The value of a Pavement Management System (PMS) and the planning and cost-benefit tools it provides for decision making have long been recognized by those responsible for maintaining roadways. But to maximize the potential of a PMS, data revealing the history and condition of each mile of road is needed.
Consider this scenario: as a DOT pavement and maintenance engineer, you are faced with budgeting the maintenance and rehabilitation of thousands of miles of roadway. In a state like New Jersey, where the network has evolved over more than 200 years, how will you know what is going to be found when digging starts? In many cases, records on a particular stretch of road are incomplete. There may be as-built drawings and specs on some sections of the network, but not a complete history of work that has been done since initial construction. In other cases, there are no records at all. So, what do you do? In the past you would proceed based on experience and available knowledge. Hopefully, both the treatment method and the money allocated for a specific job would be on target.
But the New Jersey Department of Transportation (NJDOT) found this procedure lacking. NJDOT wanted to move away from the "worst first" maintenance model and consistently implement a philosophy they call "the right fix, at the right time, for the right cost." The first step was to get an accurate inventory of around 5,000 miles of NJDOT-maintained roads, capturing quantitative data on materials, design, and condition.
Facing this monumental task, NJDOT turned to the Rutgers’ Center for Advanced Infrastructure and Transportation (CAIT) for help. Teams from CAIT’s Pavement Resource Program and Infrastructure Condition Monitoring Program came up with a plan to scan and record data for the entire roadway network using Nondestructive Evaluation (NDE).
NJDOT is responsible for about 7 percent of the roads in New Jersey, but this relatively small portion of the network carries 60 percent of the state’s traffic. Before the job was over, the CAIT team had surveyed and gathered data on more than 4,600 lane-miles in New Jersey.
On choosing CAIT to help them, the head of NJDOT Pavement and Drainage Management, Susan Gresavage, said, "CAIT’s expertise in pavement technology, and particularly NDE using ground-penetrating radar, offered NJDOT a very cost-effective way to enhance our pavement structural inventory data. Ultimately, this will improve the accuracy and effectiveness of our pavement management system."
Nondestructive Evaluation encompasses several techniques and tools that are used to collect and analyze the structural makeup and condition of pavement and other infrastructure. NDE tools quantitatively measure and assess the characteristics, quality, or sufficiency of materials and structures by probing mechanical, electrical, thermal, optical, or other physical or chemical properties. Some of these technologies include ground-penetrating radar; infrared thermography; and seismic, electromagnetic, and ultrasonic methods.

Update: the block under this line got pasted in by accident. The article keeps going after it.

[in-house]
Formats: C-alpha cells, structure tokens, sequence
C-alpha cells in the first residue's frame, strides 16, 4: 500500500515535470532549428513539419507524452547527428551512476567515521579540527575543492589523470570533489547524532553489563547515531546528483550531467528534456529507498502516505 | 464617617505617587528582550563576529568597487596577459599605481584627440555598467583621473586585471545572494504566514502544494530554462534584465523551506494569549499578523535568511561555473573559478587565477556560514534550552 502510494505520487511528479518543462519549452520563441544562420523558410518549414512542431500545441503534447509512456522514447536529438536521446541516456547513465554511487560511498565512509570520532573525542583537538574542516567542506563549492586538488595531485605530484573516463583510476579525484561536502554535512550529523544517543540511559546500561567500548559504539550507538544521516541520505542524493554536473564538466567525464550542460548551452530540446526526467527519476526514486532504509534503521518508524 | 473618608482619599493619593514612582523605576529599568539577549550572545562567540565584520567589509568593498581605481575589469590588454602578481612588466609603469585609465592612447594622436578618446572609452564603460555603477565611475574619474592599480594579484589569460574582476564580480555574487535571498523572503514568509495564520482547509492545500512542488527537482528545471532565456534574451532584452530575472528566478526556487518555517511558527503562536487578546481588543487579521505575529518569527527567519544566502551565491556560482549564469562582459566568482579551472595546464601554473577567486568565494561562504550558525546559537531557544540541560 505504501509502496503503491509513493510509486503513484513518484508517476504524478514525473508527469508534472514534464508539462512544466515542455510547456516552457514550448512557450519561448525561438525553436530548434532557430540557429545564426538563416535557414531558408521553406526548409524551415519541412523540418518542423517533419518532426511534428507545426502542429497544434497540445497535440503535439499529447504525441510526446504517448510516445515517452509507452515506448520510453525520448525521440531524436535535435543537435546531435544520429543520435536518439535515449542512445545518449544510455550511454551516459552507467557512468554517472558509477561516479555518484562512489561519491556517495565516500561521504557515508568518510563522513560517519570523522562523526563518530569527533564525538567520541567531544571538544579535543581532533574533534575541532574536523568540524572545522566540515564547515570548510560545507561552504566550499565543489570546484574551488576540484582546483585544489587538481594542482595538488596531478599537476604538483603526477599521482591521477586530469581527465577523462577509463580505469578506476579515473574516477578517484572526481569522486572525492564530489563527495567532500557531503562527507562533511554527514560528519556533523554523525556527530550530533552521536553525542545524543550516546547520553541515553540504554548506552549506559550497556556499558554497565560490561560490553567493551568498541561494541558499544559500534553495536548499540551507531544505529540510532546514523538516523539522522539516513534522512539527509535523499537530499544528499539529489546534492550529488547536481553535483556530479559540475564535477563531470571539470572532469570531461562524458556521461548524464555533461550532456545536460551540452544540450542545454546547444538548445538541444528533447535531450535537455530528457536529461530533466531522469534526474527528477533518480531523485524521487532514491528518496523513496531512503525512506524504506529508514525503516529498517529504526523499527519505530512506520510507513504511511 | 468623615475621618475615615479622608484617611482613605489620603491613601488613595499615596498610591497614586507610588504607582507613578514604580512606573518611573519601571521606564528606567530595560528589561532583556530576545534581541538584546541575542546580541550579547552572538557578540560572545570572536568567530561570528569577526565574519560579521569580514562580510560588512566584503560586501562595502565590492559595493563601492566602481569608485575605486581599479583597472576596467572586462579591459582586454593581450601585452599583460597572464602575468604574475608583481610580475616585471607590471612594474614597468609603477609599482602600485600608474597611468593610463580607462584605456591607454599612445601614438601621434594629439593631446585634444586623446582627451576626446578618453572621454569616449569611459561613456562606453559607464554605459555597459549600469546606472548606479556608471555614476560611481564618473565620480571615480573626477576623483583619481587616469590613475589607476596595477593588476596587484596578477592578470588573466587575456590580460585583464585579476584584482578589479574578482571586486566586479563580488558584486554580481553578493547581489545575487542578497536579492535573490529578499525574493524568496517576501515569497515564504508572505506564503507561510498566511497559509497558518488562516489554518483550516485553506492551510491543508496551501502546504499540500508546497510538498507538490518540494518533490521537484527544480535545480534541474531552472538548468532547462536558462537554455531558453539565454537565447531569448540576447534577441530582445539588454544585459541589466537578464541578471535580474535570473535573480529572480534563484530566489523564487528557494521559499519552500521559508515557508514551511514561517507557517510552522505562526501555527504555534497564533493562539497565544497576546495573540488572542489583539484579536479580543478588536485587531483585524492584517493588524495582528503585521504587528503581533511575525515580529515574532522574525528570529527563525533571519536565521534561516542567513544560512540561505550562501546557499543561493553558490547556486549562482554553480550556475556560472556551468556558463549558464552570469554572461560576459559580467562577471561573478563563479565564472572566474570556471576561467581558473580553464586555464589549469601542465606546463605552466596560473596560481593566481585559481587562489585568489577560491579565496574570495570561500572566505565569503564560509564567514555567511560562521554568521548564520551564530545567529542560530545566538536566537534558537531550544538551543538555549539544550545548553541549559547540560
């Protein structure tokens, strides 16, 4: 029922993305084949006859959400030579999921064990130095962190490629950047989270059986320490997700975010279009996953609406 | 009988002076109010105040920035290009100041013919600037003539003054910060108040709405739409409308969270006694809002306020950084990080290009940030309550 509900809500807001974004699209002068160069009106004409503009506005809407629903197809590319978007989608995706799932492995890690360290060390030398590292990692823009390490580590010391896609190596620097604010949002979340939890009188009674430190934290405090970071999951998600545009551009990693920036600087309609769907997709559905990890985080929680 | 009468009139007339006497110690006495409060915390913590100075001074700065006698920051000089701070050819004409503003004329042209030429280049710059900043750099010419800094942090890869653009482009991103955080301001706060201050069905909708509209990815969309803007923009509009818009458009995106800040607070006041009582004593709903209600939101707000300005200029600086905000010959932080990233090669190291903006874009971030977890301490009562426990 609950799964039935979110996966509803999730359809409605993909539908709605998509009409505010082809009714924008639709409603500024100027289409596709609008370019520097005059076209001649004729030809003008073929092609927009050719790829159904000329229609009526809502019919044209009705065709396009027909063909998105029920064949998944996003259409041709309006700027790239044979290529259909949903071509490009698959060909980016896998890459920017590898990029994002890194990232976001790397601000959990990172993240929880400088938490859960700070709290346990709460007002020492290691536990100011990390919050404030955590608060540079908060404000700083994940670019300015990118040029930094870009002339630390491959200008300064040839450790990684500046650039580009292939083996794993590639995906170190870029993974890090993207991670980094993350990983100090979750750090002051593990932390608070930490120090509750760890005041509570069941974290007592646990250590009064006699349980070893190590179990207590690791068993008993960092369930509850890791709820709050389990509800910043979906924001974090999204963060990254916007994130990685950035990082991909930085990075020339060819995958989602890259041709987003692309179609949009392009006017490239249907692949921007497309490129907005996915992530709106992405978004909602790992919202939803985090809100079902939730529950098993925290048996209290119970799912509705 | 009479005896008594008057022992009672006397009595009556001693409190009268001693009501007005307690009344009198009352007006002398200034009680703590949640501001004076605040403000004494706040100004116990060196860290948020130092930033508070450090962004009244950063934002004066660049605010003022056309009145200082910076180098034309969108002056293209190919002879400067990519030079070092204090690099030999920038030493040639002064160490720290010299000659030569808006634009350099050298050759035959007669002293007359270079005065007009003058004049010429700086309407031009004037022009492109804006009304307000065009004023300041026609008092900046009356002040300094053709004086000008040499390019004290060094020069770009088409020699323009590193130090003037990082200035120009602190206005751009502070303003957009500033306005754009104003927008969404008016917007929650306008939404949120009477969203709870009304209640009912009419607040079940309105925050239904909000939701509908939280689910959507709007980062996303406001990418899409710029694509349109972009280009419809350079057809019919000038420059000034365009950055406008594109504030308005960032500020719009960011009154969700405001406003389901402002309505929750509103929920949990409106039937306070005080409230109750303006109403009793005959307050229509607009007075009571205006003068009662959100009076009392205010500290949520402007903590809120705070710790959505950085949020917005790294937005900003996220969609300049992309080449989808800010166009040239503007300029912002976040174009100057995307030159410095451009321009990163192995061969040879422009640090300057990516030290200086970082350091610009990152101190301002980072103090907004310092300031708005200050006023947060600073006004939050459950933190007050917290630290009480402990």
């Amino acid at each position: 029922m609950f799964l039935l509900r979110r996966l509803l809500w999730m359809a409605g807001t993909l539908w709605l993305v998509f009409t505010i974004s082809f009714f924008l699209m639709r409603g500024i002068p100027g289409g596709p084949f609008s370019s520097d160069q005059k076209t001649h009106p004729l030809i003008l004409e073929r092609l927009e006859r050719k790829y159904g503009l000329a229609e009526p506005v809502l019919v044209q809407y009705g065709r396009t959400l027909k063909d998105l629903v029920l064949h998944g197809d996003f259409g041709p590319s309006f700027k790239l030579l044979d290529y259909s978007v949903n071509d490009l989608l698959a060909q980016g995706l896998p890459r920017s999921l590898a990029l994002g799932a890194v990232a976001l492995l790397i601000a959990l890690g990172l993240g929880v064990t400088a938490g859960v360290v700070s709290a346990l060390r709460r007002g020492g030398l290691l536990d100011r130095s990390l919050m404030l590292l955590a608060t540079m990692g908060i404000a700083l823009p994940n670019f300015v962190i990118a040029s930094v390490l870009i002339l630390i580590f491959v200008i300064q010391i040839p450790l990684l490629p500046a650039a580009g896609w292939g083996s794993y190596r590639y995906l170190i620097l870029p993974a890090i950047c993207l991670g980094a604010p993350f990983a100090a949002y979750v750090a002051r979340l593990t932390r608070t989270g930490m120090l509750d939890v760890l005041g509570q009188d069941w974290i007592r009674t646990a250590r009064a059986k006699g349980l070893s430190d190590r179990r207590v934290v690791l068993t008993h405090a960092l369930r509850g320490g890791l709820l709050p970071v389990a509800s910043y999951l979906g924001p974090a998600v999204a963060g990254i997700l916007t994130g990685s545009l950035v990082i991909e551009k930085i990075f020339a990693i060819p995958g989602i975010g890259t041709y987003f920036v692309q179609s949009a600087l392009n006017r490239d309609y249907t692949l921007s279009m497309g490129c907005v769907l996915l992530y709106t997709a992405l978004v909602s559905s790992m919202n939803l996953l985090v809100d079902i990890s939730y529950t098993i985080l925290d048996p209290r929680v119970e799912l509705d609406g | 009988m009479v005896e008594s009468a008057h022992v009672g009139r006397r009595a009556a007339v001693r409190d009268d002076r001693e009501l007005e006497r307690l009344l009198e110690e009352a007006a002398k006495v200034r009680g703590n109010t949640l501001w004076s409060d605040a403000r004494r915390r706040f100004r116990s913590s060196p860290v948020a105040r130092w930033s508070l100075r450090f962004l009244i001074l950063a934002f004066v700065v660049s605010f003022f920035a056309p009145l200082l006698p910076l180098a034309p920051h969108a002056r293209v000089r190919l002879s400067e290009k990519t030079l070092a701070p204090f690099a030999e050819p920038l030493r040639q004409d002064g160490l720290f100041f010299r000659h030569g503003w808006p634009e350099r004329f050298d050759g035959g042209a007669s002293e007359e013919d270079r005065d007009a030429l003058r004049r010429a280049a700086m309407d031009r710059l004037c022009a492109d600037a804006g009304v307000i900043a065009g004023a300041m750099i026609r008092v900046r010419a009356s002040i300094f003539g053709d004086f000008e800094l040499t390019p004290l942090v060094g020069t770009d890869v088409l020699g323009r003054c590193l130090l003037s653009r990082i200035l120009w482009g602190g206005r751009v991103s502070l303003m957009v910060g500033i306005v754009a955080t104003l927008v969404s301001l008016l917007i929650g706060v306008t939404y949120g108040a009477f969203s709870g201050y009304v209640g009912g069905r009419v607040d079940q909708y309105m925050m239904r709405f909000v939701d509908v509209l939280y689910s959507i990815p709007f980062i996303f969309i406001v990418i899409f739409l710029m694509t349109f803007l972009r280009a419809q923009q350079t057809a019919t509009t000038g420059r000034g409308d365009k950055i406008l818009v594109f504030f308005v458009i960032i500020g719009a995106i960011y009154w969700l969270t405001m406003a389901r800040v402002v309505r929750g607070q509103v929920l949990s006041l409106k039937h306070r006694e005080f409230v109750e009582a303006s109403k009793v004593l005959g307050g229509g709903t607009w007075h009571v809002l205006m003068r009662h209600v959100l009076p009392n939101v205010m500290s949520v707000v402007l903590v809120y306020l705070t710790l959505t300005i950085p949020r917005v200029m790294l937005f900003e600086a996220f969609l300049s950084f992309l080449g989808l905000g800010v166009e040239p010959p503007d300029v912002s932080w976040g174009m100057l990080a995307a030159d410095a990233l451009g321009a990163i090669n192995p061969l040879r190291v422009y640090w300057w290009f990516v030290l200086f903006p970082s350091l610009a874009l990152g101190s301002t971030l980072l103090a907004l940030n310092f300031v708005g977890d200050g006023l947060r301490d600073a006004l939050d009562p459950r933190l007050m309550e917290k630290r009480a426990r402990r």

Just as a doctor uses X-rays or MRIs to detect broken bones or tumors, infrastructure professionals use NDE to see what is below the road surface. NDE is essential for collecting accurate condition and structural data for use in PMSs and other asset-management systems. NDE also can spot potential issues before they are visible on the surface, so preventative measures can be taken before small problems become big ones.
Unlike "dig and delve" testing, NDE leaves the structure intact, and in most cases it is less costly, less disruptive, faster, and more accurate than traditional infrastructure testing methods such as coring, chain drag, hammer sounding, chloride content, or even half-cell potential measurements. And, because NDE doesn’t require extended lane closures, it can alleviate inconvenience to drivers as well.
NDE data collected by CAIT, along with other data on ride quality and surface distress, will provide NJDOT decision makers with the information they need to plan and make decisions that reap the best value for the State’s road repair dollar. ICMP Director, Dr. Nenad Gucunski, noted, "A small investment today could avert a bigger bill tomorrow. Just as in health care, prevention and early detection is ultimately far more cost effective than late-stage intervention."
Now that the first phase of the survey is done, CAIT is supporting NJDOT with field data analysis and entry into the agency’s current PMS. In the future, CAIT will assist NJDOT in developing an enhanced PMS that will analyze condition data, determine network sections in need of repair, and recommend the most appropriate treatment at the least cost.
What’s the bottom line? NJDOT’s approach of "the right fix, at the right time, for the right cost" means better roads for New Jersey drivers and taxpayers.
Primary Rutgers-CAIT researchers: Nicholas Vitillo, Ph.D., Senior Research Engineer, Pavement Resource Program and Carl Rascoe, Research Engineer, Infrastructure Condition Monitoring Program. The New Jersey Department of Transportation project lead was- Susan Gresavage, Manager Pavement and Drainage Management.
The Center for Advanced Infrastructure and Transportation (CAIT) at Rutgers, The State University of New Jersey, focuses its research and training programs on systems that keep our country mobile and prosperous. CAIT is particularly strong in solving complex issues in high-volume, multi modal corridors. CAIT researchers and engineers address critical infrastructure challenges our country faces now and in the future: public safety, national security, mobility, sustainability, freight movement, and infrastructure asset management. For more information on CAIT, visit http://cait.rutgers.edu.